‘In moments when we are faced with the fragility of life, Judaism reminds us that there is permanence amidst the pain. While other things fade, stones and souls endure.’

Jack Reimer, Wrestling with the Angel: Jewish Insights on Death and Mourning

We find heroes.

There’s a person who’s presence in my life remains and always will be as long as I remain a lesson in how a single word can change a life. He said to me, “Ilene, you’re a wonderful writer. Call yourself a writer because it’s what are and have always been.” And from that day on I found another stone for my path ahead every morning or afternoon when I arose still alive. That stone allows me to put my foot on to carry me to the next and the next creating a new path in my life to carry me home. Without it i wouldn’t have found my way. Each time I write I thank him after a few moments of silence prior to the first word hitting the page.

It’s also said we die twice – once is our physical death and the second is the last time someone living speaks your name. If this is true, we will live a long time after our physical selves are no longer a vessel for our beautiful souls and for us to “see.” Our words ensure our names will be rehearsed for many years to come.

We find beauty.

I’d like to share a poem by John Keats, written in the 1800s when he was about 22 years old. Definition of what I believe describes the British romantic period, when poets like Coleridge, Wordsworth, Byron, Shelley, and of course Keats wrote. It was a short enough period but a prolific one, much like one whose metastatic cancer brings a fierce need for expression, it seems our world changed significantly with a very hard push on the enlightenment at the time, Keats said:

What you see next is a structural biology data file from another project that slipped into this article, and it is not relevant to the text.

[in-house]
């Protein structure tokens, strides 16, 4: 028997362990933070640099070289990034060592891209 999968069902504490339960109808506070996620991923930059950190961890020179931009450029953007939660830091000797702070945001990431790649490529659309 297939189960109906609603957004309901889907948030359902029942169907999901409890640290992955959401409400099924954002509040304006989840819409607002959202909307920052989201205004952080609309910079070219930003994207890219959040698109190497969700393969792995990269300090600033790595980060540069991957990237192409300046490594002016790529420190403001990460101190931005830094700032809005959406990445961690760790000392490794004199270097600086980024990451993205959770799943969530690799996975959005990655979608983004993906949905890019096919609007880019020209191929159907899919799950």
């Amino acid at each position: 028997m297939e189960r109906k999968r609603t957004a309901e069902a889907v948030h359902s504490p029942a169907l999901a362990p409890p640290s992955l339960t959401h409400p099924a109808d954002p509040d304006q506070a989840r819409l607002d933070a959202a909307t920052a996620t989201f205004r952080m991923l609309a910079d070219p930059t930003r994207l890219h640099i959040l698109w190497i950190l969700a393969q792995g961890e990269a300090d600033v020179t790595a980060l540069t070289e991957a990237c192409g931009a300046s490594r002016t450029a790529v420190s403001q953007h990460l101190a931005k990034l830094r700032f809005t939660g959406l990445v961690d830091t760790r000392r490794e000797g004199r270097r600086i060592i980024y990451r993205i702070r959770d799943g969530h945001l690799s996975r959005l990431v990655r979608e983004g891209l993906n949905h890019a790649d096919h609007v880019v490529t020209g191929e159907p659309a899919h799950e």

“[I]f Poetry comes not as naturally as the Leaves to a tree it had better not come at all,” proposed John Keats in an 1818 letter, the perfect symbol of the British romanticism movement.

John Keats
When I Have Fears

When I have fears that I may cease to be

   Before my pen has gleaned my teeming brain,

Before high-pilèd books, in charactery,

   Hold like rich garners the full ripened grain;

When I behold, upon the night’s starred face,

   Huge cloudy symbols of a high romance,

And think that I may never live to trace

   Their shadows with the magic hand of chance;

And when I feel, fair creature of an hour,

   That I shall never look upon thee more,

Never have relish in the faery power

   Of unreflecting love—then on the shore

Of the wide world I stand alone, and think

Till love and fame to nothingness do sink.

Be Kind: The healing power of the natural world

Like a bruise: blue, purple orange, yellow and black birds, to whom I’ve not had the pleasure of introducing myself, fly by. The healing of the airflow clear and clean rushes into my lungs as I do a nighttime moonlit reiki meditation.

In the morning I truly feel a certain pique of childish curiosity; but I don’t mind feeling a bit silly even to myself in the kitchen in the first of daylight.

Catching a glimpse of sunflower seeds and other delights, they stop for breakfast plucked from small houses hung high on the long deck that runs on two levels on the back of our mountain house.
This new life in the country side in Northern California presents a cornucopia of earthly gifts every minute if every day. And not a minute too soon. The ugly side of humanity brought about by an uglier still virus keeps me going mad with the indifference of some of the population to the plight of people with stage 4 cancer and other terminal diseases who are unable to access critical care and clinical trials that could extend our lives…

But let’s keep that for another day, if you’d forgive my indulgence I would much prefer describe the life and death and rebirth of an ecosystem right here on our beloved subplot of five beautiful acres with our beloved animals.

Let’s first get Mister Waddles our skunk out of the way of the discussion. He’s rather fat. I feed Mister Waddles, my chubby stink bomb out of my kitchen door. We know it’s him. His tail is white and black and full of a dull brownish musk that’s clearly his way of saying hello to everything with an olfactory sense of humor. I feed Mister Waddles asparagus, lettuces, tomatoes, Brussels sprouts, of which he’s quite fond, radishes and corn cobs with a little left over for him. The musk of skunk spray doesn’t bother me at all. No photos, Waddles has had enough paparazzi in his current incarnation.